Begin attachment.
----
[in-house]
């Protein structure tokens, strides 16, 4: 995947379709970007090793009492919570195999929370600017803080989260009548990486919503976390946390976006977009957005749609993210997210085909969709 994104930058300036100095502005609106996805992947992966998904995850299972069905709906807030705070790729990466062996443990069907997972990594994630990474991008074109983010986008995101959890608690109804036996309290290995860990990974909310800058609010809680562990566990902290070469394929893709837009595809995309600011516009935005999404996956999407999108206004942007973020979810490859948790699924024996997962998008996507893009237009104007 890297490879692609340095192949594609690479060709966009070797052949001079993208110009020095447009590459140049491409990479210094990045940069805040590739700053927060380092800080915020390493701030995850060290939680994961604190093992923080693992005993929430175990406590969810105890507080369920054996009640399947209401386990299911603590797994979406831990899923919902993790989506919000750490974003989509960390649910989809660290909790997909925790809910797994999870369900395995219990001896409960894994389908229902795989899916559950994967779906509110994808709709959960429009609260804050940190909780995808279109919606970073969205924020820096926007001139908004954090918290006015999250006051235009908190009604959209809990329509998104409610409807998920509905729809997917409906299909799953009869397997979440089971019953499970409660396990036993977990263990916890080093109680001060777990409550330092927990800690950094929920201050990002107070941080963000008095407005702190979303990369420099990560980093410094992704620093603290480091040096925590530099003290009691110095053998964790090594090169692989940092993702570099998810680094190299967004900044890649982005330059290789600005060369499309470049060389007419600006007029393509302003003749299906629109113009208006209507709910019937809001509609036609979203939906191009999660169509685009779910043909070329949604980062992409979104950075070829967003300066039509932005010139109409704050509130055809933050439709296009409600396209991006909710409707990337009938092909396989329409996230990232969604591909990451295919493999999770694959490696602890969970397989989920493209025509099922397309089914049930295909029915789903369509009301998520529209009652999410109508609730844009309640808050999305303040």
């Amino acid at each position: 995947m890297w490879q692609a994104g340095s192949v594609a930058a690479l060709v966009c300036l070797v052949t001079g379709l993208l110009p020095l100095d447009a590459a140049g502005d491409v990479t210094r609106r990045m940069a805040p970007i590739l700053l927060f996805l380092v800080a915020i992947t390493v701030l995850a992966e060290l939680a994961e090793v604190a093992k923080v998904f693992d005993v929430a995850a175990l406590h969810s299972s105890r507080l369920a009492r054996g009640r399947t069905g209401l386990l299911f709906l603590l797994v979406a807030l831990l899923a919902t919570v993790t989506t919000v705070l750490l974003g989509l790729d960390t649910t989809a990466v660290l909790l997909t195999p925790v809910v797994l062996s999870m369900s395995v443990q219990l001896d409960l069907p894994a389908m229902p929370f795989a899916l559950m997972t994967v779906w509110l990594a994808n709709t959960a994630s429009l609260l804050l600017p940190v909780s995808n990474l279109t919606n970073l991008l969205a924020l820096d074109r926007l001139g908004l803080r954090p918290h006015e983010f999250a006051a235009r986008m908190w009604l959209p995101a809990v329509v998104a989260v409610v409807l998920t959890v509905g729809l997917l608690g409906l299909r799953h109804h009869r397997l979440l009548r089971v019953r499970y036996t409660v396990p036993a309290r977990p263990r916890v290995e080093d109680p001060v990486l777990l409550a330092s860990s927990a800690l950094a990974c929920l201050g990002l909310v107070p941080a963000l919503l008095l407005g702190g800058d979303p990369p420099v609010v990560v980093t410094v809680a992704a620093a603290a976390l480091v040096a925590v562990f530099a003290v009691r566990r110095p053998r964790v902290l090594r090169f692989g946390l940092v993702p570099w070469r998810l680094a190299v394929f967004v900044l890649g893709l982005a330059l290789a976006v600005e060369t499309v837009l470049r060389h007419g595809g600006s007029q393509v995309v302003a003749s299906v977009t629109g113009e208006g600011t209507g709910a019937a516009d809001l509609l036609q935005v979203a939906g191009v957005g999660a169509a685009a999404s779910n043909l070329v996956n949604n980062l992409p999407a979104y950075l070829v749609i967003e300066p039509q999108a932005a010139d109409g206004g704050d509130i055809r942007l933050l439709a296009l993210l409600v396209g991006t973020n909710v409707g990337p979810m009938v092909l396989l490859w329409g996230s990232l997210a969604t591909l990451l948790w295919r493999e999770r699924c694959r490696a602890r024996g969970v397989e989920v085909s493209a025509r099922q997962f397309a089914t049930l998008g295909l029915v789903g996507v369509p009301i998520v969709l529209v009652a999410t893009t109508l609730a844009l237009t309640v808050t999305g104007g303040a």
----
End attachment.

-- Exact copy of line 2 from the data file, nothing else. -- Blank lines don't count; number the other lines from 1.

């Protein structure tokens, strides 16, 4: 995947379709970007090793009492919570195999929370600017803080989260009548990486919503976390946390976006977009957005749609993210997210085909969709 994104930058300036100095502005609106996805992947992966998904995850299972069905709906807030705070790729990466062996443990069907997972990594994630990474991008074109983010986008995101959890608690109804036996309290290995860990990974909310800058609010809680562990566990902290070469394929893709837009595809995309600011516009935005999404996956999407999108206004942007973020979810490859948790699924024996997962998008996507893009237009104007 890297490879692609340095192949594609690479060709966009070797052949001079993208110009020095447009590459140049491409990479210094990045940069805040590739700053927060380092800080915020390493701030995850060290939680994961604190093992923080693992005993929430175990406590969810105890507080369920054996009640399947209401386990299911603590797994979406831990899923919902993790989506919000750490974003989509960390649910989809660290909790997909925790809910797994999870369900395995219990001896409960894994389908229902795989899916559950994967779906509110994808709709959960429009609260804050940190909780995808279109919606970073969205924020820096926007001139908004954090918290006015999250006051235009908190009604959209809990329509998104409610409807998920509905729809997917409906299909799953009869397997979440089971019953499970409660396990036993977990263990916890080093109680001060777990409550330092927990800690950094929920201050990002107070941080963000008095407005702190979303990369420099990560980093410094992704620093603290480091040096925590530099003290009691110095053998964790090594090169692989940092993702570099998810680094190299967004900044890649982005330059290789600005060369499309470049060389007419600006007029393509302003003749299906629109113009208006209507709910019937809001509609036609979203939906191009999660169509685009779910043909070329949604980062992409979104950075070829967003300066039509932005010139109409704050509130055809933050439709296009409600396209991006909710409707990337009938092909396989329409996230990232969604591909990451295919493999999770694959490696602890969970397989989920493209025509099922397309089914049930295909029915789903369509009301998520529209009652999410109508609730844009309640808050999305303040």